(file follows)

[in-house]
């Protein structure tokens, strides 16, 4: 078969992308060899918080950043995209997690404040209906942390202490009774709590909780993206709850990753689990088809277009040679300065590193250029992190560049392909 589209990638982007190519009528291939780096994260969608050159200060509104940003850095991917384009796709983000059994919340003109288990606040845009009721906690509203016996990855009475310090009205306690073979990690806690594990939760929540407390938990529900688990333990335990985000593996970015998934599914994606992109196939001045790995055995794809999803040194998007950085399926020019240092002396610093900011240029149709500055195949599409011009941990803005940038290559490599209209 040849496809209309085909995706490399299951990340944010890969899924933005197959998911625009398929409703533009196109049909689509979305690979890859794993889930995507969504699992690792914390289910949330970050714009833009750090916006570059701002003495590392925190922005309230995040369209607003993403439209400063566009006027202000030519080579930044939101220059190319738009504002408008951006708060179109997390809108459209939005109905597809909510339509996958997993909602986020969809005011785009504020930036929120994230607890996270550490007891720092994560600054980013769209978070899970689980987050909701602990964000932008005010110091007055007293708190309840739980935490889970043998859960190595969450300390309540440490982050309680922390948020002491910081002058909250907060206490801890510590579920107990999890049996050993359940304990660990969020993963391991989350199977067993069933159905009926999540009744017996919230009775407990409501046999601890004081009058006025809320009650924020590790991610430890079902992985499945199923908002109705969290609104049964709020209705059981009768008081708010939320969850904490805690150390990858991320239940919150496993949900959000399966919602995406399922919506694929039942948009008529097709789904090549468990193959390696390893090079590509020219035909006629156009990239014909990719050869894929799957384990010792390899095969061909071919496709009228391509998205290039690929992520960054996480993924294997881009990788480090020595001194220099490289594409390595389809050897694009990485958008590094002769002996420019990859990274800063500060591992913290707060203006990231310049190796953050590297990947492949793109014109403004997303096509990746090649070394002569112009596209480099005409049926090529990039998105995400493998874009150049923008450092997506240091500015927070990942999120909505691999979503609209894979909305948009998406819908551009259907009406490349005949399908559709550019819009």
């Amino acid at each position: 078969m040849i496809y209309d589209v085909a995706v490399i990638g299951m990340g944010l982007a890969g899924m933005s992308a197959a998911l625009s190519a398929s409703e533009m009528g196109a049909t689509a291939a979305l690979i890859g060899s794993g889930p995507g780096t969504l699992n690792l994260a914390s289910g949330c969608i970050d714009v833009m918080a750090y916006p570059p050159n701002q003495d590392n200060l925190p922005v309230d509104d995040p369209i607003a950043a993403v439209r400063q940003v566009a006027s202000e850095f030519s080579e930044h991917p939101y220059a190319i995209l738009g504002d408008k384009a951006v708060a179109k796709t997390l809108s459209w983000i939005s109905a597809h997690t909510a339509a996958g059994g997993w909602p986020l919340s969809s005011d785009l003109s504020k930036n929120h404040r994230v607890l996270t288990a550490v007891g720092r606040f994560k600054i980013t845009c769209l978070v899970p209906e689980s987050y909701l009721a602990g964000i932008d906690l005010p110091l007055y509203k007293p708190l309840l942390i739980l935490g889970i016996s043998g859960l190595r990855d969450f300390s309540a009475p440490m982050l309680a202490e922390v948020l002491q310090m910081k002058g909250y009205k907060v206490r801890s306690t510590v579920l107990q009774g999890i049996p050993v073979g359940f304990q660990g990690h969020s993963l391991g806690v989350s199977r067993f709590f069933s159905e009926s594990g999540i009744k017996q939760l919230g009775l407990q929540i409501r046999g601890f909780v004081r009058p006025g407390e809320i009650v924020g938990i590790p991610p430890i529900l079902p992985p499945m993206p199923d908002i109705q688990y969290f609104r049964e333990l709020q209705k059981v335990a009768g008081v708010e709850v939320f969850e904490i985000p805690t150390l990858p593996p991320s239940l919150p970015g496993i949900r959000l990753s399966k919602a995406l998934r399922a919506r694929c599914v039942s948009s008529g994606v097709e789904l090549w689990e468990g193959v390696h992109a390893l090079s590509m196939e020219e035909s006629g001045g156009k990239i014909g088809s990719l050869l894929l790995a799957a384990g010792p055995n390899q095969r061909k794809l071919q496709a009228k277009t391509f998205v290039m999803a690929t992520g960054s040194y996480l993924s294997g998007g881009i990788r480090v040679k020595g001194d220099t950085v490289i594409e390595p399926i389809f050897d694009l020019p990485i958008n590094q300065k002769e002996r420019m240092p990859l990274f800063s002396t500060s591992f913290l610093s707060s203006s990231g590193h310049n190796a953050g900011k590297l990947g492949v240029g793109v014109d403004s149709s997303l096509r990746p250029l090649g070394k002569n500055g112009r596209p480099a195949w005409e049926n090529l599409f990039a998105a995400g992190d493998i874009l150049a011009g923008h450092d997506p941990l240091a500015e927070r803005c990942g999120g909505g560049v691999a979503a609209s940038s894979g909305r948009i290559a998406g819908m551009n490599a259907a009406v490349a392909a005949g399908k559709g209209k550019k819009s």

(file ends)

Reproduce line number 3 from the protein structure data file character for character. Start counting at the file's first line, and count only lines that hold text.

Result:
């Amino acid at each position: 078969m040849i496809y209309d589209v085909a995706v490399i990638g299951m990340g944010l982007a890969g899924m933005s992308a197959a998911l625009s190519a398929s409703e533009m009528g196109a049909t689509a291939a979305l690979i890859g060899s794993g889930p995507g780096t969504l699992n690792l994260a914390s289910g949330c969608i970050d714009v833009m918080a750090y916006p570059p050159n701002q003495d590392n200060l925190p922005v309230d509104d995040p369209i607003a950043a993403v439209r400063q940003v566009a006027s202000e850095f030519s080579e930044h991917p939101y220059a190319i995209l738009g504002d408008k384009a951006v708060a179109k796709t997390l809108s459209w983000i939005s109905a597809h997690t909510a339509a996958g059994g997993w909602p986020l919340s969809s005011d785009l003109s504020k930036n929120h404040r994230v607890l996270t288990a550490v007891g720092r606040f994560k600054i980013t845009c769209l978070v899970p209906e689980s987050y909701l009721a602990g964000i932008d906690l005010p110091l007055y509203k007293p708190l309840l942390i739980l935490g889970i016996s043998g859960l190595r990855d969450f300390s309540a009475p440490m982050l309680a202490e922390v948020l002491q310090m910081k002058g909250y009205k907060v206490r801890s306690t510590v579920l107990q009774g999890i049996p050993v073979g359940f304990q660990g990690h969020s993963l391991g806690v989350s199977r067993f709590f069933s159905e009926s594990g999540i009744k017996q939760l919230g009775l407990q929540i409501r046999g601890f909780v004081r009058p006025g407390e809320i009650v924020g938990i590790p991610p430890i529900l079902p992985p499945m993206p199923d908002i109705q688990y969290f609104r049964e333990l709020q209705k059981v335990a009768g008081v708010e709850v939320f969850e904490i985000p805690t150390l990858p593996p991320s239940l919150p970015g496993i949900r959000l990753s399966k919602a995406l998934r399922a919506r694929c599914v039942s948009s008529g994606v097709e789904l090549w689990e468990g193959v390696h992109a390893l090079s590509m196939e020219e035909s006629g001045g156009k990239i014909g088809s990719l050869l894929l790995a799957a384990g010792p055995n390899q095969r061909k794809l071919q496709a009228k277009t391509f998205v290039m999803a690929t992520g960054s040194y996480l993924s294997g998007g881009i990788r480090v040679k020595g001194d220099t950085v490289i594409e390595p399926i389809f050897d694009l020019p990485i958008n590094q300065k002769e002996r420019m240092p990859l990274f800063s002396t500060s591992f913290l610093s707060s203006s990231g590193h310049n190796a953050g900011k590297l990947g492949v240029g793109v014109d403004s149709s997303l096509r990746p250029l090649g070394k002569n500055g112009r596209p480099a195949w005409e049926n090529l599409f990039a998105a995400g992190d493998i874009l150049a011009g923008h450092d997506p941990l240091a500015e927070r803005c990942g999120g909505g560049v691999a979503a609209s940038s894979g909305r948009i290559a998406g819908m551009n490599a259907a009406v490349a392909a005949g399908k559709g209209k550019k819009s």